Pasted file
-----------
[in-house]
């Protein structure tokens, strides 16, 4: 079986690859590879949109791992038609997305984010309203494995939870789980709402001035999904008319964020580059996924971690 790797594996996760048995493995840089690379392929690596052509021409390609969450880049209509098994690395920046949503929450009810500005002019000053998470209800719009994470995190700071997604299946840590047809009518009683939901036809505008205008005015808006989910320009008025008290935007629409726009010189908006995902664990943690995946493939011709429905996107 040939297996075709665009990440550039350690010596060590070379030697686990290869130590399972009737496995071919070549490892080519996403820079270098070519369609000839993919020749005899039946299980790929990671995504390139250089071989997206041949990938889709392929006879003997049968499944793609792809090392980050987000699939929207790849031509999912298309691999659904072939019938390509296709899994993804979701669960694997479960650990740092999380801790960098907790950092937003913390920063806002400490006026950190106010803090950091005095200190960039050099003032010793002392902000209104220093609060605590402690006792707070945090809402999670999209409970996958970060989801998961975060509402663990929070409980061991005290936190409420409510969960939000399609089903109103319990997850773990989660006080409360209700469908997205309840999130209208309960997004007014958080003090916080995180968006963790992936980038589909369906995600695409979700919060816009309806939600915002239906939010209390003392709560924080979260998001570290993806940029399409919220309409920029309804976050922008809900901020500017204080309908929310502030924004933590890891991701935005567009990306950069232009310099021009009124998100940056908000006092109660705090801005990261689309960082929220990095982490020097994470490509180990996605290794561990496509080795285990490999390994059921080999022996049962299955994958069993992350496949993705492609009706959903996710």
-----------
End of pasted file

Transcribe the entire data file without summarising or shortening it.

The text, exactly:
[in-house]
């Protein structure tokens, strides 16, 4: 079986690859590879949109791992038609997305984010309203494995939870789980709402001035999904008319964020580059996924971690 790797594996996760048995493995840089690379392929690596052509021409390609969450880049209509098994690395920046949503929450009810500005002019000053998470209800719009994470995190700071997604299946840590047809009518009683939901036809505008205008005015808006989910320009008025008290935007629409726009010189908006995902664990943690995946493939011709429905996107 040939297996075709665009990440550039350690010596060590070379030697686990290869130590399972009737496995071919070549490892080519996403820079270098070519369609000839993919020749005899039946299980790929990671995504390139250089071989997206041949990938889709392929006879003997049968499944793609792809090392980050987000699939929207790849031509999912298309691999659904072939019938390509296709899994993804979701669960694997479960650990740092999380801790960098907790950092937003913390920063806002400490006026950190106010803090950091005095200190960039050099003032010793002392902000209104220093609060605590402690006792707070945090809402999670999209409970996958970060989801998961975060509402663990929070409980061991005290936190409420409510969960939000399609089903109103319990997850773990989660006080409360209700469908997205309840999130209208309960997004007014958080003090916080995180968006963790992936980038589909369906995600695409979700919060816009309806939600915002239906939010209390003392709560924080979260998001570290993806940029399409919220309409920029309804976050922008809900901020500017204080309908929310502030924004933590890891991701935005567009990306950069232009310099021009009124998100940056908000006092109660705090801005990261689309960082929220990095982490020097994470490509180990996605290794561990496509080795285990490999390994059921080999022996049962299955994958069993992350496949993705492609009706959903996710």